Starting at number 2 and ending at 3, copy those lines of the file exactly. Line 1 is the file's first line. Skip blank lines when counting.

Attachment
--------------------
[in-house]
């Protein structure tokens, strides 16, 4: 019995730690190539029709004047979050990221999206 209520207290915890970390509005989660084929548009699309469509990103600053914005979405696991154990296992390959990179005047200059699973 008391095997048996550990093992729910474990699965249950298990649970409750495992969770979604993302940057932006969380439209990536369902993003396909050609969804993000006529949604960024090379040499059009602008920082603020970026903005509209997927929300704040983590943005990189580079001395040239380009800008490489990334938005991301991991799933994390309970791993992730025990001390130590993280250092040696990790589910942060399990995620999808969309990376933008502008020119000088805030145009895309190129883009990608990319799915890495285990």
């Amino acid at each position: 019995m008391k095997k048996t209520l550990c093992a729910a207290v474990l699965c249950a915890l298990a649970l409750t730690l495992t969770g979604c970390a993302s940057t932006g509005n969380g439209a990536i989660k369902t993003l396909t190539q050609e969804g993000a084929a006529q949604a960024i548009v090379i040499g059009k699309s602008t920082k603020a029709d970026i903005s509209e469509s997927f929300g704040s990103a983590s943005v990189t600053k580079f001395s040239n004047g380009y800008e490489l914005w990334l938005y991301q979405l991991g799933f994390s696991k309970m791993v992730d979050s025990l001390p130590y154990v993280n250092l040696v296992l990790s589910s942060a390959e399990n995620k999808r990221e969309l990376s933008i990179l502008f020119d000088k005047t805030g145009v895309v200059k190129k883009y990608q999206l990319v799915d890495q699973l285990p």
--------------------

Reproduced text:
């Protein structure tokens, strides 16, 4: 019995730690190539029709004047979050990221999206 209520207290915890970390509005989660084929548009699309469509990103600053914005979405696991154990296992390959990179005047200059699973 008391095997048996550990093992729910474990699965249950298990649970409750495992969770979604993302940057932006969380439209990536369902993003396909050609969804993000006529949604960024090379040499059009602008920082603020970026903005509209997927929300704040983590943005990189580079001395040239380009800008490489990334938005991301991991799933994390309970791993992730025990001390130590993280250092040696990790589910942060399990995620999808969309990376933008502008020119000088805030145009895309190129883009990608990319799915890495285990």
């Amino acid at each position: 019995m008391k095997k048996t209520l550990c093992a729910a207290v474990l699965c249950a915890l298990a649970l409750t730690l495992t969770g979604c970390a993302s940057t932006g509005n969380g439209a990536i989660k369902t993003l396909t190539q050609e969804g993000a084929a006529q949604a960024i548009v090379i040499g059009k699309s602008t920082k603020a029709d970026i903005s509209e469509s997927f929300g704040s990103a983590s943005v990189t600053k580079f001395s040239n004047g380009y800008e490489l914005w990334l938005y991301q979405l991991g799933f994390s696991k309970m791993v992730d979050s025990l001390p130590y154990v993280n250092l040696v296992l990790s589910s942060a390959e399990n995620k999808r990221e969309l990376s933008i990179l502008f020119d000088k005047t805030g145009v895309v200059k190129k883009y990608q999206l990319v799915d890495q699973l285990p």